Here is my interview with Abhi Golhar from ThinkRealty Radio on different strategies to get started in buy and hold real estate investment as well as tips on finding financing and tenants:
And expressing ambivalence about whether to trust Putin or the United States' intelligence agencies on one issue does not even brush the surface of that threshold.
Out of an endless series of examples of how pathetic the old anti-war Left has become (or how consistently bloodthirsty the neocons have continued to be), I will select Michael Moore (and my pithy response):
These "peace-loving" Democrats do realize that all this saber rattling at Russia is about war, right? I mean, Politico called the DNC hack the "Our Pearl Harbor," and we went to war after Pearl Harbor. Plus, our conflicts in Syria and the Ukraine are really proxy wars with Russia. And the neocons (and mainstream Left too) want war, particularly in Syria.
Oh and then there's NATO. After all, we must protect ourselves from the Soviet Union! And Trump wants to undermine it! And thus we get this syphilitic take:
From the article he linked:
"According to government documents, which BIRN has seen, Montenegro plans to increase the number of soldiers by 50 per cent to meet US demands for allies to help share the load. Currently, Montenegro has 18 troops in the country, rising according to plans to 26-28."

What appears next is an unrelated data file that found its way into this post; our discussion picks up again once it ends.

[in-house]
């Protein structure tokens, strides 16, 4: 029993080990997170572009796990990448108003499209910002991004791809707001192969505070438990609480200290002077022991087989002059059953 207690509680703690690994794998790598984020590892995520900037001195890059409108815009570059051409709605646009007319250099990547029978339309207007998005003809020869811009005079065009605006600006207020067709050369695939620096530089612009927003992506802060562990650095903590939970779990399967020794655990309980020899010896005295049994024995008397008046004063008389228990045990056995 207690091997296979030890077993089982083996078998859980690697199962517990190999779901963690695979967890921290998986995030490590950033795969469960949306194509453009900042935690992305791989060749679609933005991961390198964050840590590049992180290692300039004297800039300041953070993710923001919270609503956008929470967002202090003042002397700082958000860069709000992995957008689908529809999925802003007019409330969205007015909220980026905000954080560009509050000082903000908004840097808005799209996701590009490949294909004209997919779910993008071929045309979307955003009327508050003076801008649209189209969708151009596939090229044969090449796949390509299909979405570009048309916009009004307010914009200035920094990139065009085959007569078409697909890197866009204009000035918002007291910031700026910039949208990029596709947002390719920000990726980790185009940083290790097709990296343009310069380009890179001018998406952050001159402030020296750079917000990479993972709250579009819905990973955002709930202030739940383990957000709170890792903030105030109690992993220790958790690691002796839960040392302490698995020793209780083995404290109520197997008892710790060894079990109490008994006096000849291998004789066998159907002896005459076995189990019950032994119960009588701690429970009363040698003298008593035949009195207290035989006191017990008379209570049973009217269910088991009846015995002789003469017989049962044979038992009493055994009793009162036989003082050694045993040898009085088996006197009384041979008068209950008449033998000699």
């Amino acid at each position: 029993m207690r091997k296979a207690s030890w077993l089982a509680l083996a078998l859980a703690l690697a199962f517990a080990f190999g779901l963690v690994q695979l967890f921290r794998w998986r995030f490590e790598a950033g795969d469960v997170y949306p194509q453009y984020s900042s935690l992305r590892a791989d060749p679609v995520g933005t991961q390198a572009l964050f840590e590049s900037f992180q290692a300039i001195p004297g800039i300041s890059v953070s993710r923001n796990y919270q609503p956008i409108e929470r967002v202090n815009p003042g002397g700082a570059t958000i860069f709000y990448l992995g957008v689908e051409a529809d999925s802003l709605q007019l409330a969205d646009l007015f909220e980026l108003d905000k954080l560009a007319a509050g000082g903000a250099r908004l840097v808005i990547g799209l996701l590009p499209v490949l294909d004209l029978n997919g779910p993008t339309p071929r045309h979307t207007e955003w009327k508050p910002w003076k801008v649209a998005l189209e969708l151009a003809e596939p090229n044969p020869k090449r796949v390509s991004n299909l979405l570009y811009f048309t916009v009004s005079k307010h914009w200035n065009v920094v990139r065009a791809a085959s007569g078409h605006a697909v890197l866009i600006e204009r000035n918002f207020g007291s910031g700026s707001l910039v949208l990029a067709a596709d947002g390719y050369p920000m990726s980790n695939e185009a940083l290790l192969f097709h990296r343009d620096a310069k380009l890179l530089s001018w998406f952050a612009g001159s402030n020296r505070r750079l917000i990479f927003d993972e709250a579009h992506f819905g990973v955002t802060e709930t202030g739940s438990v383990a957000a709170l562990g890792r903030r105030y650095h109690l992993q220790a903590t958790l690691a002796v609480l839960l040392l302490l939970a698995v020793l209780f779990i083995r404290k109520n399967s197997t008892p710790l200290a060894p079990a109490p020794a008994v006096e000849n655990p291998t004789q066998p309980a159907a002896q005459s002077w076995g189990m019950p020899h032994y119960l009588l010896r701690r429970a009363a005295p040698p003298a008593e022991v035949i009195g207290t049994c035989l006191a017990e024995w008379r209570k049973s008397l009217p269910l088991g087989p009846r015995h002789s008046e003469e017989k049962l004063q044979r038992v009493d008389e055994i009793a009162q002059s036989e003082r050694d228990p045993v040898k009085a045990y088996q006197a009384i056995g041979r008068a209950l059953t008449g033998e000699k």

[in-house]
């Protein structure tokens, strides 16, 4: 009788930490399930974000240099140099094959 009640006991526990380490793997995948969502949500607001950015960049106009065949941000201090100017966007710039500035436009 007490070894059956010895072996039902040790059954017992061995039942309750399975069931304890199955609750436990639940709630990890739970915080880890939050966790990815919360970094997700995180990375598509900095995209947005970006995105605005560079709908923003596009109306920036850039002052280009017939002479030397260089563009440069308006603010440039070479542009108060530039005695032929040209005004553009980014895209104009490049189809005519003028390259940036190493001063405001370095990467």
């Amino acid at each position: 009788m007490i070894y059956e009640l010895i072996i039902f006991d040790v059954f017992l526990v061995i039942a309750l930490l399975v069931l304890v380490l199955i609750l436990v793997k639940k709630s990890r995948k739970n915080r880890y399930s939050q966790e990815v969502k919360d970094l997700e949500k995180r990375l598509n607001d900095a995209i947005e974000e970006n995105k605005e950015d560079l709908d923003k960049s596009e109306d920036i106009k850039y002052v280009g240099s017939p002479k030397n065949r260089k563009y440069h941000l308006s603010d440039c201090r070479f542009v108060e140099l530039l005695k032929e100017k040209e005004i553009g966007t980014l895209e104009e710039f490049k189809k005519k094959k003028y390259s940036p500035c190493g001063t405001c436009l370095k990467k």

Thank you for defending us Montenegro!
I'm not old enough to remember the Cold War, but I've read enough about it to know that Democrats were consistently pushing for a detente with the Soviet Union. And you know what? They were right to do so. But I guess that was back when Russia was communist and now that they're not, it's time for war. From the mainstream and supposedly prestigious Politico:
"Act accordingly?" What in the Hell does that mean? Does this guy know that we declared war on Japan after Pearl Harbor?
By the way, 2400 Americans were killed and another 1200 wounded in the attack on Pearl Harbor. How many people died when Russia hacked the DNC? And given the bogus intelligence about Iraq, the mistakes regarding the rise of ISIS, the inability to see the Soviet Union was about to collapse and the general difficulty in attribution when it comes to hacking along with the fact that the DNC refused to turn over their servers to the FBI, I would say there is still grounds for skepticism regarding Russia's culpability.